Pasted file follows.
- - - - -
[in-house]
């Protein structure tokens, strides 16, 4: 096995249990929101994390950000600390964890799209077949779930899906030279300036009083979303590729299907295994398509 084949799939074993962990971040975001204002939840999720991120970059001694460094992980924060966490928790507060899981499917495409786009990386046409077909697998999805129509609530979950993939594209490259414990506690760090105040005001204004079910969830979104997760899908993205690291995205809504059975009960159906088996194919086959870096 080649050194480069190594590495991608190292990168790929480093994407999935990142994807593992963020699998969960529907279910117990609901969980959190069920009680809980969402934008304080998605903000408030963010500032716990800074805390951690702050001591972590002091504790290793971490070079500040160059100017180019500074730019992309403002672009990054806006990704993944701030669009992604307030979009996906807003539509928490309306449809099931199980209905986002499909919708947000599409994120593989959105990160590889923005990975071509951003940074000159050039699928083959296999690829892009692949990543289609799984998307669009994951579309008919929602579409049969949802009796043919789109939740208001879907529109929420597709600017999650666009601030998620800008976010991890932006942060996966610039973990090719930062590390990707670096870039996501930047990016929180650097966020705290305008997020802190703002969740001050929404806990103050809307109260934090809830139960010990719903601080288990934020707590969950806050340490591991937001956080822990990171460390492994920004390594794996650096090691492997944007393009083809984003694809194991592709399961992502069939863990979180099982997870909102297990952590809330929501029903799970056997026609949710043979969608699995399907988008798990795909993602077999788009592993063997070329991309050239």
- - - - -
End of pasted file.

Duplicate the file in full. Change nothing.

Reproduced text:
[in-house]
């Protein structure tokens, strides 16, 4: 096995249990929101994390950000600390964890799209077949779930899906030279300036009083979303590729299907295994398509 084949799939074993962990971040975001204002939840999720991120970059001694460094992980924060966490928790507060899981499917495409786009990386046409077909697998999805129509609530979950993939594209490259414990506690760090105040005001204004079910969830979104997760899908993205690291995205809504059975009960159906088996194919086959870096 080649050194480069190594590495991608190292990168790929480093994407999935990142994807593992963020699998969960529907279910117990609901969980959190069920009680809980969402934008304080998605903000408030963010500032716990800074805390951690702050001591972590002091504790290793971490070079500040160059100017180019500074730019992309403002672009990054806006990704993944701030669009992604307030979009996906807003539509928490309306449809099931199980209905986002499909919708947000599409994120593989959105990160590889923005990975071509951003940074000159050039699928083959296999690829892009692949990543289609799984998307669009994951579309008919929602579409049969949802009796043919789109939740208001879907529109929420597709600017999650666009601030998620800008976010991890932006942060996966610039973990090719930062590390990707670096870039996501930047990016929180650097966020705290305008997020802190703002969740001050929404806990103050809307109260934090809830139960010990719903601080288990934020707590969950806050340490591991937001956080822990990171460390492994920004390594794996650096090691492997944007393009083809984003694809194991592709399961992502069939863990979180099982997870909102297990952590809330929501029903799970056997026609949710043979969608699995399907988008798990795909993602077999788009592993063997070329991309050239």